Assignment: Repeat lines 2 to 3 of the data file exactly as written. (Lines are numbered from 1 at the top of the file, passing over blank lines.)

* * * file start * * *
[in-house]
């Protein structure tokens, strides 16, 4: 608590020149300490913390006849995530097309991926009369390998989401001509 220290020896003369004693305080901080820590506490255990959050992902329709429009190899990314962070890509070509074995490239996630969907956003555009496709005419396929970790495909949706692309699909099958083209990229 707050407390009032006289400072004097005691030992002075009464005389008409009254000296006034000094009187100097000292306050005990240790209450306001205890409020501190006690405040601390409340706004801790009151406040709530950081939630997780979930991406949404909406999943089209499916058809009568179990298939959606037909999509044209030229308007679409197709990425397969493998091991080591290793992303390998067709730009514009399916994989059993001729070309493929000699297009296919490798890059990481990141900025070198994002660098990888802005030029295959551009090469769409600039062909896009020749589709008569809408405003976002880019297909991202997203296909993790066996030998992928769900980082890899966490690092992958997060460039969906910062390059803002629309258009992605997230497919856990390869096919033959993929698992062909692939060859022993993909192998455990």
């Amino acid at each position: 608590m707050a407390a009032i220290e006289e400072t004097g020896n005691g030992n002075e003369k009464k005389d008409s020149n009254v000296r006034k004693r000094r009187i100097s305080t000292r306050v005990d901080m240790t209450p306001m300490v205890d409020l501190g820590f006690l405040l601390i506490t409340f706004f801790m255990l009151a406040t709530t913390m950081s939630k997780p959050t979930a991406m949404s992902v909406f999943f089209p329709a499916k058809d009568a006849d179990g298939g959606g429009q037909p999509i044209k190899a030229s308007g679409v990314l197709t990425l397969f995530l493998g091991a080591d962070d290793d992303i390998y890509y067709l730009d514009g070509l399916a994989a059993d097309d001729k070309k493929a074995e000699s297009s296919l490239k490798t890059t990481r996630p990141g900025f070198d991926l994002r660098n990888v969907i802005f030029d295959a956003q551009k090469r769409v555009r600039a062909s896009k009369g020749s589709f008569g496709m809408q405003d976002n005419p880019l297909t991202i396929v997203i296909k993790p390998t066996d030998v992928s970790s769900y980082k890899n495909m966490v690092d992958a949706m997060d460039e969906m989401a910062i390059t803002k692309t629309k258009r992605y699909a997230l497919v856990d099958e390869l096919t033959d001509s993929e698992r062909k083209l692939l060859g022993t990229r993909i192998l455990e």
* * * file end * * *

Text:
């Protein structure tokens, strides 16, 4: 608590020149300490913390006849995530097309991926009369390998989401001509 220290020896003369004693305080901080820590506490255990959050992902329709429009190899990314962070890509070509074995490239996630969907956003555009496709005419396929970790495909949706692309699909099958083209990229 707050407390009032006289400072004097005691030992002075009464005389008409009254000296006034000094009187100097000292306050005990240790209450306001205890409020501190006690405040601390409340706004801790009151406040709530950081939630997780979930991406949404909406999943089209499916058809009568179990298939959606037909999509044209030229308007679409197709990425397969493998091991080591290793992303390998067709730009514009399916994989059993001729070309493929000699297009296919490798890059990481990141900025070198994002660098990888802005030029295959551009090469769409600039062909896009020749589709008569809408405003976002880019297909991202997203296909993790066996030998992928769900980082890899966490690092992958997060460039969906910062390059803002629309258009992605997230497919856990390869096919033959993929698992062909692939060859022993993909192998455990």
């Amino acid at each position: 608590m707050a407390a009032i220290e006289e400072t004097g020896n005691g030992n002075e003369k009464k005389d008409s020149n009254v000296r006034k004693r000094r009187i100097s305080t000292r306050v005990d901080m240790t209450p306001m300490v205890d409020l501190g820590f006690l405040l601390i506490t409340f706004f801790m255990l009151a406040t709530t913390m950081s939630k997780p959050t979930a991406m949404s992902v909406f999943f089209p329709a499916k058809d009568a006849d179990g298939g959606g429009q037909p999509i044209k190899a030229s308007g679409v990314l197709t990425l397969f995530l493998g091991a080591d962070d290793d992303i390998y890509y067709l730009d514009g070509l399916a994989a059993d097309d001729k070309k493929a074995e000699s297009s296919l490239k490798t890059t990481r996630p990141g900025f070198d991926l994002r660098n990888v969907i802005f030029d295959a956003q551009k090469r769409v555009r600039a062909s896009k009369g020749s589709f008569g496709m809408q405003d976002n005419p880019l297909t991202i396929v997203i296909k993790p390998t066996d030998v992928s970790s769900y980082k890899n495909m966490v690092d992958a949706m997060d460039e969906m989401a910062i390059t803002k692309t629309k258009r992605y699909a997230l497919v856990d099958e390869l096919t033959d001509s993929e698992r062909k083209l692939l060859g022993t990229r993909i192998l455990e």